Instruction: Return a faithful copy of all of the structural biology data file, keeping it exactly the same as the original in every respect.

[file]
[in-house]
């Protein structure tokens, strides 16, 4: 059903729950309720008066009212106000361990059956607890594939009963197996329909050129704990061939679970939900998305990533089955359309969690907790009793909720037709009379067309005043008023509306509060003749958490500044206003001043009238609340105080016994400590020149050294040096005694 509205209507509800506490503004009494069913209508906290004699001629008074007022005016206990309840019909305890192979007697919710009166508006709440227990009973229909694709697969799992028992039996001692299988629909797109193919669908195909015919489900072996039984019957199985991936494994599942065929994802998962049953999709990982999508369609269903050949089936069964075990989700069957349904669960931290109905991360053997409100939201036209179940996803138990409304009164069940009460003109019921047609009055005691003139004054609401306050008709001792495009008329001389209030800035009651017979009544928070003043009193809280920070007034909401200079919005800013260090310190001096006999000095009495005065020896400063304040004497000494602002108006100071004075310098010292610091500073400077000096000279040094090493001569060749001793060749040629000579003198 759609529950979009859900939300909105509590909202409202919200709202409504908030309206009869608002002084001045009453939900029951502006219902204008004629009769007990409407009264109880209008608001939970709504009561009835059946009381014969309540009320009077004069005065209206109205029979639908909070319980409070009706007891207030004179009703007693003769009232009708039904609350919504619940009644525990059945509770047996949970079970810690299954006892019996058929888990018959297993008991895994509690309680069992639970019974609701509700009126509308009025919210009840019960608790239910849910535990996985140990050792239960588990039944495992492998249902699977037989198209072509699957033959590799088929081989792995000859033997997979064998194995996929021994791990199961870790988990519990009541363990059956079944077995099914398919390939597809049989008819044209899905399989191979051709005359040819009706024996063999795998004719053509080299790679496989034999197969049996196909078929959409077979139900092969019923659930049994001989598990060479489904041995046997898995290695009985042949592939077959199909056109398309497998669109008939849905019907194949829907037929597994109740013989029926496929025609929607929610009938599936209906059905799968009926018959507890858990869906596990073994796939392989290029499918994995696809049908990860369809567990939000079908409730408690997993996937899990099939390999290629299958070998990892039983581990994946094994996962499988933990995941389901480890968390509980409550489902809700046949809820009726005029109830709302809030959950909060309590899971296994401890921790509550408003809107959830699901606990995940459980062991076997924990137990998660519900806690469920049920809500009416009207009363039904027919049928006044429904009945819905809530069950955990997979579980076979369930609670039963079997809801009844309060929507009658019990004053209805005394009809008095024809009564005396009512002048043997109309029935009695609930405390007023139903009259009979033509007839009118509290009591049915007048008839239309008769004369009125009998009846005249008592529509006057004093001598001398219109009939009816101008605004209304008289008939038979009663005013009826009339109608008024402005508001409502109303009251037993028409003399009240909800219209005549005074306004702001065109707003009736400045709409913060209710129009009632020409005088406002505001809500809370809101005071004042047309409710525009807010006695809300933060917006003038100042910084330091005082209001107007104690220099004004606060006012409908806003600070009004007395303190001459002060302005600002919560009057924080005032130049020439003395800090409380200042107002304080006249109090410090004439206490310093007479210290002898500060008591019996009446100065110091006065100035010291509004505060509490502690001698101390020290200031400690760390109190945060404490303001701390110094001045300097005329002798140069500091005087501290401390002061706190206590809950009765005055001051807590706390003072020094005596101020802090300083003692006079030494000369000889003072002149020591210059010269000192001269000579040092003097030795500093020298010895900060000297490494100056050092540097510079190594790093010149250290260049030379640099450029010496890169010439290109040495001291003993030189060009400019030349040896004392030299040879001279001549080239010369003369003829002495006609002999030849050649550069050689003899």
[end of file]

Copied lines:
[in-house]
């Protein structure tokens, strides 16, 4: 059903729950309720008066009212106000361990059956607890594939009963197996329909050129704990061939679970939900998305990533089955359309969690907790009793909720037709009379067309005043008023509306509060003749958490500044206003001043009238609340105080016994400590020149050294040096005694 509205209507509800506490503004009494069913209508906290004699001629008074007022005016206990309840019909305890192979007697919710009166508006709440227990009973229909694709697969799992028992039996001692299988629909797109193919669908195909015919489900072996039984019957199985991936494994599942065929994802998962049953999709990982999508369609269903050949089936069964075990989700069957349904669960931290109905991360053997409100939201036209179940996803138990409304009164069940009460003109019921047609009055005691003139004054609401306050008709001792495009008329001389209030800035009651017979009544928070003043009193809280920070007034909401200079919005800013260090310190001096006999000095009495005065020896400063304040004497000494602002108006100071004075310098010292610091500073400077000096000279040094090493001569060749001793060749040629000579003198 759609529950979009859900939300909105509590909202409202919200709202409504908030309206009869608002002084001045009453939900029951502006219902204008004629009769007990409407009264109880209008608001939970709504009561009835059946009381014969309540009320009077004069005065209206109205029979639908909070319980409070009706007891207030004179009703007693003769009232009708039904609350919504619940009644525990059945509770047996949970079970810690299954006892019996058929888990018959297993008991895994509690309680069992639970019974609701509700009126509308009025919210009840019960608790239910849910535990996985140990050792239960588990039944495992492998249902699977037989198209072509699957033959590799088929081989792995000859033997997979064998194995996929021994791990199961870790988990519990009541363990059956079944077995099914398919390939597809049989008819044209899905399989191979051709005359040819009706024996063999795998004719053509080299790679496989034999197969049996196909078929959409077979139900092969019923659930049994001989598990060479489904041995046997898995290695009985042949592939077959199909056109398309497998669109008939849905019907194949829907037929597994109740013989029926496929025609929607929610009938599936209906059905799968009926018959507890858990869906596990073994796939392989290029499918994995696809049908990860369809567990939000079908409730408690997993996937899990099939390999290629299958070998990892039983581990994946094994996962499988933990995941389901480890968390509980409550489902809700046949809820009726005029109830709302809030959950909060309590899971296994401890921790509550408003809107959830699901606990995940459980062991076997924990137990998660519900806690469920049920809500009416009207009363039904027919049928006044429904009945819905809530069950955990997979579980076979369930609670039963079997809801009844309060929507009658019990004053209805005394009809008095024809009564005396009512002048043997109309029935009695609930405390007023139903009259009979033509007839009118509290009591049915007048008839239309008769004369009125009998009846005249008592529509006057004093001598001398219109009939009816101008605004209304008289008939038979009663005013009826009339109608008024402005508001409502109303009251037993028409003399009240909800219209005549005074306004702001065109707003009736400045709409913060209710129009009632020409005088406002505001809500809370809101005071004042047309409710525009807010006695809300933060917006003038100042910084330091005082209001107007104690220099004004606060006012409908806003600070009004007395303190001459002060302005600002919560009057924080005032130049020439003395800090409380200042107002304080006249109090410090004439206490310093007479210290002898500060008591019996009446100065110091006065100035010291509004505060509490502690001698101390020290200031400690760390109190945060404490303001701390110094001045300097005329002798140069500091005087501290401390002061706190206590809950009765005055001051807590706390003072020094005596101020802090300083003692006079030494000369000889003072002149020591210059010269000192001269000579040092003097030795500093020298010895900060000297490494100056050092540097510079190594790093010149250290260049030379640099450029010496890169010439290109040495001291003993030189060009400019030349040896004392030299040879001279001549080239010369003369003829002495006609002999030849050649550069050689003899």